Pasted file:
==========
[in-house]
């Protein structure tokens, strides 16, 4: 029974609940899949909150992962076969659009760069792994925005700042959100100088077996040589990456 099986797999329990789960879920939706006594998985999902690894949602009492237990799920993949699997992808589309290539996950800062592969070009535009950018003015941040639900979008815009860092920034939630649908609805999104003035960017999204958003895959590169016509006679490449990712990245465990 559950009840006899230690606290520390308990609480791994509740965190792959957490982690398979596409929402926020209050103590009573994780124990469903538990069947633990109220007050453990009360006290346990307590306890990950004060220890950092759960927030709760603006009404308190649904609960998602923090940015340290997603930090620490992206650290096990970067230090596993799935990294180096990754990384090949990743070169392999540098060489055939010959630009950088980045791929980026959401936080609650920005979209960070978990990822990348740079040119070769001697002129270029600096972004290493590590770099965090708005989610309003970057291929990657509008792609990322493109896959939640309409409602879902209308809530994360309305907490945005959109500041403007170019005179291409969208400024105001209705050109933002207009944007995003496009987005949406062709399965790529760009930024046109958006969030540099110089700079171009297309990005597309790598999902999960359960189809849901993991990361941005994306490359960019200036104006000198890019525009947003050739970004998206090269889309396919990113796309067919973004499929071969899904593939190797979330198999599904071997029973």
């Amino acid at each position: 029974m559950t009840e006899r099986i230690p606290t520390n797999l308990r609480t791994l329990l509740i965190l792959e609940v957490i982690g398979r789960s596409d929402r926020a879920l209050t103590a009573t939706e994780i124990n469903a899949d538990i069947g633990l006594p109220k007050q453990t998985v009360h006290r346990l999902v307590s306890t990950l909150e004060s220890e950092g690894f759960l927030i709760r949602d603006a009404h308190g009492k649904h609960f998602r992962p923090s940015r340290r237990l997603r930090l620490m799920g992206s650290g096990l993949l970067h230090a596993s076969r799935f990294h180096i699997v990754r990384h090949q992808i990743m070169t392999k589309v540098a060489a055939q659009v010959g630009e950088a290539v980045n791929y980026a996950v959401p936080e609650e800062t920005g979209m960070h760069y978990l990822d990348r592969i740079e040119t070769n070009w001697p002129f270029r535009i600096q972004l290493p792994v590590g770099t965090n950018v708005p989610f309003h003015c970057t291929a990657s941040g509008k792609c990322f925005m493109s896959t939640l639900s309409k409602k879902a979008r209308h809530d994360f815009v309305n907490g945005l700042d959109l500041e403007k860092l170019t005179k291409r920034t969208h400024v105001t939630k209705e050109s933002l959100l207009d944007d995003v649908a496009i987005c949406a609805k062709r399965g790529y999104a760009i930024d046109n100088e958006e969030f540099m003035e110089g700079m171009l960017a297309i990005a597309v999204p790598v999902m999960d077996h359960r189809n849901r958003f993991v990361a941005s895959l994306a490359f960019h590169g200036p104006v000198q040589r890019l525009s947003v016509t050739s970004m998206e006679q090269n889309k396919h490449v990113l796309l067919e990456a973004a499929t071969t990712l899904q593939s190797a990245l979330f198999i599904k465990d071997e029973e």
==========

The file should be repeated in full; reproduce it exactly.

[in-house]
């Protein structure tokens, strides 16, 4: 029974609940899949909150992962076969659009760069792994925005700042959100100088077996040589990456 099986797999329990789960879920939706006594998985999902690894949602009492237990799920993949699997992808589309290539996950800062592969070009535009950018003015941040639900979008815009860092920034939630649908609805999104003035960017999204958003895959590169016509006679490449990712990245465990 559950009840006899230690606290520390308990609480791994509740965190792959957490982690398979596409929402926020209050103590009573994780124990469903538990069947633990109220007050453990009360006290346990307590306890990950004060220890950092759960927030709760603006009404308190649904609960998602923090940015340290997603930090620490992206650290096990970067230090596993799935990294180096990754990384090949990743070169392999540098060489055939010959630009950088980045791929980026959401936080609650920005979209960070978990990822990348740079040119070769001697002129270029600096972004290493590590770099965090708005989610309003970057291929990657509008792609990322493109896959939640309409409602879902209308809530994360309305907490945005959109500041403007170019005179291409969208400024105001209705050109933002207009944007995003496009987005949406062709399965790529760009930024046109958006969030540099110089700079171009297309990005597309790598999902999960359960189809849901993991990361941005994306490359960019200036104006000198890019525009947003050739970004998206090269889309396919990113796309067919973004499929071969899904593939190797979330198999599904071997029973």
């Amino acid at each position: 029974m559950t009840e006899r099986i230690p606290t520390n797999l308990r609480t791994l329990l509740i965190l792959e609940v957490i982690g398979r789960s596409d929402r926020a879920l209050t103590a009573t939706e994780i124990n469903a899949d538990i069947g633990l006594p109220k007050q453990t998985v009360h006290r346990l999902v307590s306890t990950l909150e004060s220890e950092g690894f759960l927030i709760r949602d603006a009404h308190g009492k649904h609960f998602r992962p923090s940015r340290r237990l997603r930090l620490m799920g992206s650290g096990l993949l970067h230090a596993s076969r799935f990294h180096i699997v990754r990384h090949q992808i990743m070169t392999k589309v540098a060489a055939q659009v010959g630009e950088a290539v980045n791929y980026a996950v959401p936080e609650e800062t920005g979209m960070h760069y978990l990822d990348r592969i740079e040119t070769n070009w001697p002129f270029r535009i600096q972004l290493p792994v590590g770099t965090n950018v708005p989610f309003h003015c970057t291929a990657s941040g509008k792609c990322f925005m493109s896959t939640l639900s309409k409602k879902a979008r209308h809530d994360f815009v309305n907490g945005l700042d959109l500041e403007k860092l170019t005179k291409r920034t969208h400024v105001t939630k209705e050109s933002l959100l207009d944007d995003v649908a496009i987005c949406a609805k062709r399965g790529y999104a760009i930024d046109n100088e958006e969030f540099m003035e110089g700079m171009l960017a297309i990005a597309v999204p790598v999902m999960d077996h359960r189809n849901r958003f993991v990361a941005s895959l994306a490359f960019h590169g200036p104006v000198q040589r890019l525009s947003v016509t050739s970004m998206e006679q090269n889309k396919h490449v990113l796309l067919e990456a973004a499929t071969t990712l899904q593939s190797a990245l979330f198999i599904k465990d071997e029973e």